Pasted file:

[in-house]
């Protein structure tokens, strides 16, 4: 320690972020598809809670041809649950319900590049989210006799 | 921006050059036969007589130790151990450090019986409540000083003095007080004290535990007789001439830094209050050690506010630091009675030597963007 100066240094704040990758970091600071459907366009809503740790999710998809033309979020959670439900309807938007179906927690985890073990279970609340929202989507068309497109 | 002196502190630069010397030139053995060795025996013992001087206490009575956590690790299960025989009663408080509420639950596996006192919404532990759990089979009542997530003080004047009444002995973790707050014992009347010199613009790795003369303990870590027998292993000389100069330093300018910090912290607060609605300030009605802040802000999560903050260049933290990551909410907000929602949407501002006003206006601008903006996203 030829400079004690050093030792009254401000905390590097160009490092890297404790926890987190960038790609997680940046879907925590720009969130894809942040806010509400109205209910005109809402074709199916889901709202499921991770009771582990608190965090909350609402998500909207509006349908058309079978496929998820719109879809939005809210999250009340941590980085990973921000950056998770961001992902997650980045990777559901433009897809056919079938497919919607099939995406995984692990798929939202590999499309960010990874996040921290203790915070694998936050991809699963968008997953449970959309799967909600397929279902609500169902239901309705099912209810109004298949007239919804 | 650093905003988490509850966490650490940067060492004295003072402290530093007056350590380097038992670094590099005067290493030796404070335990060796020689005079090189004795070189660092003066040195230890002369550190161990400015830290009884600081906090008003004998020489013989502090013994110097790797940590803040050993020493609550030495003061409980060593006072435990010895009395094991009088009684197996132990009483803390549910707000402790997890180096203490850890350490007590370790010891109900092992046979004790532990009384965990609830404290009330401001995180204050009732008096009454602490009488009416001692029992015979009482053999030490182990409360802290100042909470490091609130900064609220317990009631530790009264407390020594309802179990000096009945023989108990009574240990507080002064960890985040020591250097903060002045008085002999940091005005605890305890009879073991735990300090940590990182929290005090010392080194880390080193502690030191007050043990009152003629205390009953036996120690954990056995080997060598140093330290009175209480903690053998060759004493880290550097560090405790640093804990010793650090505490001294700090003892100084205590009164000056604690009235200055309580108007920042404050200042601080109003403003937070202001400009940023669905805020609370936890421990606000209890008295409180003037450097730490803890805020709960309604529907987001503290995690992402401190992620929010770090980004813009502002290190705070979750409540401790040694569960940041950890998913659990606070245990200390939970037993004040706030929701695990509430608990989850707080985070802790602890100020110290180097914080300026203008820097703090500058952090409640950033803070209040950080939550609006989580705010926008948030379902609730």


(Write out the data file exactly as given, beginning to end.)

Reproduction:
[in-house]
């Protein structure tokens, strides 16, 4: 320690972020598809809670041809649950319900590049989210006799 | 921006050059036969007589130790151990450090019986409540000083003095007080004290535990007789001439830094209050050690506010630091009675030597963007 100066240094704040990758970091600071459907366009809503740790999710998809033309979020959670439900309807938007179906927690985890073990279970609340929202989507068309497109 | 002196502190630069010397030139053995060795025996013992001087206490009575956590690790299960025989009663408080509420639950596996006192919404532990759990089979009542997530003080004047009444002995973790707050014992009347010199613009790795003369303990870590027998292993000389100069330093300018910090912290607060609605300030009605802040802000999560903050260049933290990551909410907000929602949407501002006003206006601008903006996203 030829400079004690050093030792009254401000905390590097160009490092890297404790926890987190960038790609997680940046879907925590720009969130894809942040806010509400109205209910005109809402074709199916889901709202499921991770009771582990608190965090909350609402998500909207509006349908058309079978496929998820719109879809939005809210999250009340941590980085990973921000950056998770961001992902997650980045990777559901433009897809056919079938497919919607099939995406995984692990798929939202590999499309960010990874996040921290203790915070694998936050991809699963968008997953449970959309799967909600397929279902609500169902239901309705099912209810109004298949007239919804 | 650093905003988490509850966490650490940067060492004295003072402290530093007056350590380097038992670094590099005067290493030796404070335990060796020689005079090189004795070189660092003066040195230890002369550190161990400015830290009884600081906090008003004998020489013989502090013994110097790797940590803040050993020493609550030495003061409980060593006072435990010895009395094991009088009684197996132990009483803390549910707000402790997890180096203490850890350490007590370790010891109900092992046979004790532990009384965990609830404290009330401001995180204050009732008096009454602490009488009416001692029992015979009482053999030490182990409360802290100042909470490091609130900064609220317990009631530790009264407390020594309802179990000096009945023989108990009574240990507080002064960890985040020591250097903060002045008085002999940091005005605890305890009879073991735990300090940590990182929290005090010392080194880390080193502690030191007050043990009152003629205390009953036996120690954990056995080997060598140093330290009175209480903690053998060759004493880290550097560090405790640093804990010793650090505490001294700090003892100084205590009164000056604690009235200055309580108007920042404050200042601080109003403003937070202001400009940023669905805020609370936890421990606000209890008295409180003037450097730490803890805020709960309604529907987001503290995690992402401190992620929010770090980004813009502002290190705070979750409540401790040694569960940041950890998913659990606070245990200390939970037993004040706030929701695990509430608990989850707080985070802790602890100020110290180097914080300026203008820097703090500058952090409640950033803070209040950080939550609006989580705010926008948030379902609730």